Correlation simply refers to a relationship between two entities. For example, there is a correlation between how much you earn and how much tax you pay. In financial terms, it generally describes the extent to which the prices of two different assets tend to move up and down together.
If one moves and the other does too, in the same direction, they are said to have positive correlation. If they move in perfect unison, they are perfectly positively correlated, and have a "correlation coefficient" of +1.
Assets are perfectly negatively correlated when, for every point one goes up, the other goes down by an identical percentage. The correlation coefficient is then -1. A correlation coefficient of 0 means that there is no relationship at all.
Subscribe to MoneyWeek
Subscribe to MoneyWeek today and get your first six magazine issues absolutely FREE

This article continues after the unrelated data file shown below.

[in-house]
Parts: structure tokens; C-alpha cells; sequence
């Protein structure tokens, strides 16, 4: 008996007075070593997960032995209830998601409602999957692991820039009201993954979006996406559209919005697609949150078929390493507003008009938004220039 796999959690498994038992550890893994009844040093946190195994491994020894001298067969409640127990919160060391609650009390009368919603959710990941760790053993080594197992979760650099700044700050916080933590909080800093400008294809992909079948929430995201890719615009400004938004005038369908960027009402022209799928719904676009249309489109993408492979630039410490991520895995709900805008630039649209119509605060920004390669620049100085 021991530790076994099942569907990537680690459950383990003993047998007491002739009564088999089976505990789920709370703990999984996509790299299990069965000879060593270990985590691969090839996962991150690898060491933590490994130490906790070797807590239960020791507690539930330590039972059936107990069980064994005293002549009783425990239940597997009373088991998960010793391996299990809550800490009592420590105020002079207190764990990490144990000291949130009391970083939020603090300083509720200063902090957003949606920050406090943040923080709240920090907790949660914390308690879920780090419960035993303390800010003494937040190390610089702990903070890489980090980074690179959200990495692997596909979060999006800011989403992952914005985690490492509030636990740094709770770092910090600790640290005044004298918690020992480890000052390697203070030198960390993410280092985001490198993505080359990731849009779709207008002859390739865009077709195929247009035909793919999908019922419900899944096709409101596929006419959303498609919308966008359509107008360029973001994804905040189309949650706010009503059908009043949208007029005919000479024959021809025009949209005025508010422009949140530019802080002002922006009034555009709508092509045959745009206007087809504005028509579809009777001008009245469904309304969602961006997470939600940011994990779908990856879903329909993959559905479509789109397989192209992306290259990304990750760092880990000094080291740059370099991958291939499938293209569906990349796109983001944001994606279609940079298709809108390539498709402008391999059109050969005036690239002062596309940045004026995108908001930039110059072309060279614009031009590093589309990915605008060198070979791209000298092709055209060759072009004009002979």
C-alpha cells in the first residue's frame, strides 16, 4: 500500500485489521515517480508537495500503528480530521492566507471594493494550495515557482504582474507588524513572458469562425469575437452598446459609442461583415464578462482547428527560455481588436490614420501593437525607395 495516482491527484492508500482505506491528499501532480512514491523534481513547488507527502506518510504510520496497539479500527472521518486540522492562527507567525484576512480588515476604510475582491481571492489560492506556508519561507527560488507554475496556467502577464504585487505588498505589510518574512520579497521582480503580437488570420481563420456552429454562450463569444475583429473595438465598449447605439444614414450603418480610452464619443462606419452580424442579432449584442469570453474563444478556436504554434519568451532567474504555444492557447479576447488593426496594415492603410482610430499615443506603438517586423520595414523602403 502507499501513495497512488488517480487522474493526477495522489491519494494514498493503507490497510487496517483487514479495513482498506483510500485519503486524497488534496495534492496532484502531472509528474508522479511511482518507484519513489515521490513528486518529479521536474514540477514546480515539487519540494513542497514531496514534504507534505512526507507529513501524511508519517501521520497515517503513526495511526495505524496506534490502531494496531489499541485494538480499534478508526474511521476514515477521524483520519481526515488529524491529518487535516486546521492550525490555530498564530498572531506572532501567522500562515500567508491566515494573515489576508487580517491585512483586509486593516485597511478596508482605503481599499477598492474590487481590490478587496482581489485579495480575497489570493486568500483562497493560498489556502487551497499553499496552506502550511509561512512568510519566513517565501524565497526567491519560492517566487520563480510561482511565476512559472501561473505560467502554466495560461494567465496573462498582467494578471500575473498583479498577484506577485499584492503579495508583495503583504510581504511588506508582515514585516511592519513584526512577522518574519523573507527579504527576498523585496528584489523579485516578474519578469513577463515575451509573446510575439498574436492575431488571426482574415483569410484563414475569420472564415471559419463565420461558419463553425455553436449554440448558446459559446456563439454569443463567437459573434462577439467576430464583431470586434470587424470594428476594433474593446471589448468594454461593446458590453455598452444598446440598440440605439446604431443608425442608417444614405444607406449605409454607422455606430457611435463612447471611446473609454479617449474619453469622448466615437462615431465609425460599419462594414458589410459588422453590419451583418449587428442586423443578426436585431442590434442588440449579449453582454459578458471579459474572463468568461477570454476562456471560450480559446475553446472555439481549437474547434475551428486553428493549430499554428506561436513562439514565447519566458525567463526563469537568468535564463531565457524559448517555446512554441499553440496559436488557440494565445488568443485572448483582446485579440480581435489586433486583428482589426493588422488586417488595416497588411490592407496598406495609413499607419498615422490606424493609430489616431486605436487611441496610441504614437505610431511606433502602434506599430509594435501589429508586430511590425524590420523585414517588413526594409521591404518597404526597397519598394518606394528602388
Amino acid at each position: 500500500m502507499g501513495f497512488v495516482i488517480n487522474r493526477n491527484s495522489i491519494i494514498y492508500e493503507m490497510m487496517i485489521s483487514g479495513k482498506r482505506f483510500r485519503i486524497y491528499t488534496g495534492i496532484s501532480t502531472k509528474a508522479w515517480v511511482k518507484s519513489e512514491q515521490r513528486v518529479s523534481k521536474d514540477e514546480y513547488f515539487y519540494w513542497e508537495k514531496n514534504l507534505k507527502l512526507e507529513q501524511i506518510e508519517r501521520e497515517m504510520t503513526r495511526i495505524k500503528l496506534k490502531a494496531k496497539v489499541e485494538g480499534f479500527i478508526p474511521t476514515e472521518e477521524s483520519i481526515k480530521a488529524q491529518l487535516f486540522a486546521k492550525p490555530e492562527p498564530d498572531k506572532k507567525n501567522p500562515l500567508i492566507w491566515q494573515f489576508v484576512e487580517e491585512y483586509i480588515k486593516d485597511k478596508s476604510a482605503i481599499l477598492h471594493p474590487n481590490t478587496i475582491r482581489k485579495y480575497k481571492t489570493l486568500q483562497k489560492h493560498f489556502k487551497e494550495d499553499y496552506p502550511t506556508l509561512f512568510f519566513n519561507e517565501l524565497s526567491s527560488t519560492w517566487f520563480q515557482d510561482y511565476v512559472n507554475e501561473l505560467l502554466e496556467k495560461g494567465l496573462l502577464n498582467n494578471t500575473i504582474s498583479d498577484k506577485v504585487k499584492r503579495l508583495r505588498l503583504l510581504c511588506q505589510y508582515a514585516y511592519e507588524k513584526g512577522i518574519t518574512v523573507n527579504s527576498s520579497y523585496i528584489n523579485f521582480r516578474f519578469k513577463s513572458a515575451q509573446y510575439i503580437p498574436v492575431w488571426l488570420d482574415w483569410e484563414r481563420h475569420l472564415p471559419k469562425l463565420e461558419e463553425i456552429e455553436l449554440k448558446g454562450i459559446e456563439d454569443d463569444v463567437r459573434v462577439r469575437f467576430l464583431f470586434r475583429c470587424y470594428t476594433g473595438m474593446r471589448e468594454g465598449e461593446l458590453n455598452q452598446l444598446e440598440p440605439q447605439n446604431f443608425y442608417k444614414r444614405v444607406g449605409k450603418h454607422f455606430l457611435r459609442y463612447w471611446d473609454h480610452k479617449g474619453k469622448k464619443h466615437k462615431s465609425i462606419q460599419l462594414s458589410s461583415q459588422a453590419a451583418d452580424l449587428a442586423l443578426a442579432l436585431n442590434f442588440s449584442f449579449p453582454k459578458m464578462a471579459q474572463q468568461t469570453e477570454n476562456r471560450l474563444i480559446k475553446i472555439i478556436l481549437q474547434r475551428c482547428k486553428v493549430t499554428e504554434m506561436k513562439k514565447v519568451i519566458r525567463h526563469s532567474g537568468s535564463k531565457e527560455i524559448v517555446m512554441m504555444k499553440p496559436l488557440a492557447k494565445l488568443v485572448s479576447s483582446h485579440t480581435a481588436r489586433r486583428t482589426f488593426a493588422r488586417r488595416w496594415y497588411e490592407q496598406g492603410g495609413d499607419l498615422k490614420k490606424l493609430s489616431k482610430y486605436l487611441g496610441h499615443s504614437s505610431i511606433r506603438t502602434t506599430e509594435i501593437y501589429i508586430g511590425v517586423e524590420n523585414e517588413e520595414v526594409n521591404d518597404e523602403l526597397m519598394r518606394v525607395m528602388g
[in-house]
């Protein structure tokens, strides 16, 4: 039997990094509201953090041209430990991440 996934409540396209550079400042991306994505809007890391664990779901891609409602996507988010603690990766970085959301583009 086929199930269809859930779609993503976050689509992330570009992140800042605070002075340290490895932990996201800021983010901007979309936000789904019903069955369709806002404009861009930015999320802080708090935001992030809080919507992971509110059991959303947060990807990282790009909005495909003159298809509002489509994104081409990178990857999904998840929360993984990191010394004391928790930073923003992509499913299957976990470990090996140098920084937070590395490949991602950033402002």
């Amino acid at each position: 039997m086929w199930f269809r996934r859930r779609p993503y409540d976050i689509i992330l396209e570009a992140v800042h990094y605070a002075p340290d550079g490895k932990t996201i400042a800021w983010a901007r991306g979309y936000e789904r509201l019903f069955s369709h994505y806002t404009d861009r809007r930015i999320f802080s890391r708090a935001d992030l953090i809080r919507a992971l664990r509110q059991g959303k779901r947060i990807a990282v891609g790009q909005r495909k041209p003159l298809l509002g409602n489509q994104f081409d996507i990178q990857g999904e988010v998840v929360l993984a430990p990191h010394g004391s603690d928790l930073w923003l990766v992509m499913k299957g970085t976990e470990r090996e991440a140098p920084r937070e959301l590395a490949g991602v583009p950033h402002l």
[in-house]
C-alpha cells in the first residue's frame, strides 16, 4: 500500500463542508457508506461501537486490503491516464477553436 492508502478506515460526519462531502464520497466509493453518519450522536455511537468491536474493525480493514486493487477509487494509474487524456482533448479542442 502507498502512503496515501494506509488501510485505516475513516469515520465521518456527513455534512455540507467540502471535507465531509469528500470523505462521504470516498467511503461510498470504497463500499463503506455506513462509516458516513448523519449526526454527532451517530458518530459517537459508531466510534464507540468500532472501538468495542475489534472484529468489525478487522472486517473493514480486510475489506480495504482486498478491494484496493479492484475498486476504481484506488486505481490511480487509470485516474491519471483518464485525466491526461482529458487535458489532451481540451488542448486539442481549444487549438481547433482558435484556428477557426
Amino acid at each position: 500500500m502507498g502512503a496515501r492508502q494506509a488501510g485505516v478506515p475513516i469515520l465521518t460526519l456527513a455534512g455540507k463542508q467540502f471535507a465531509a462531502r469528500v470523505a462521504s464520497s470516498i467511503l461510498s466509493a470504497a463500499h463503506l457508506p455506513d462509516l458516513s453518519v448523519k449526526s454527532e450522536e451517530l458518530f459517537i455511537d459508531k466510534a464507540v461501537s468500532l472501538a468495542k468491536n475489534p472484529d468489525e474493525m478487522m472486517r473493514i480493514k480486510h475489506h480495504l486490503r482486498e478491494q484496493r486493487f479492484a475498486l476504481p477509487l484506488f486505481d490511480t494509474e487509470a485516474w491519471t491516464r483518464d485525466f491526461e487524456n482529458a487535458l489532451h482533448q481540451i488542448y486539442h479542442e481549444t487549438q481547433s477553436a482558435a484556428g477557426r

Correlation generally occurs when events in one area have an obvious influence on another. For example, a change in consumer confidence has a relationship with high-street spending and so will be correlated to the share prices of retailing firms.
In the same way, if an Asian economy is perceived as being dependent on the US economy, any movement in the US market will generally cause a corresponding movement in the Asian market.
M&S shares shift from frumpy to fabulous as pre-tax profits are up by 56%
M&S is performing strongly and has announced it will pay a dividend for the first time since the pandemic.
By Dr Matthew Partridge Published
The rise and fall of Sam Bankman-Fried – the “boy wonder of crypto”
Why the fate of Sam Bankman-Fried reminds us to be wary of digital tokens and unregulated financial intermediaries.
By Jane Lewis Published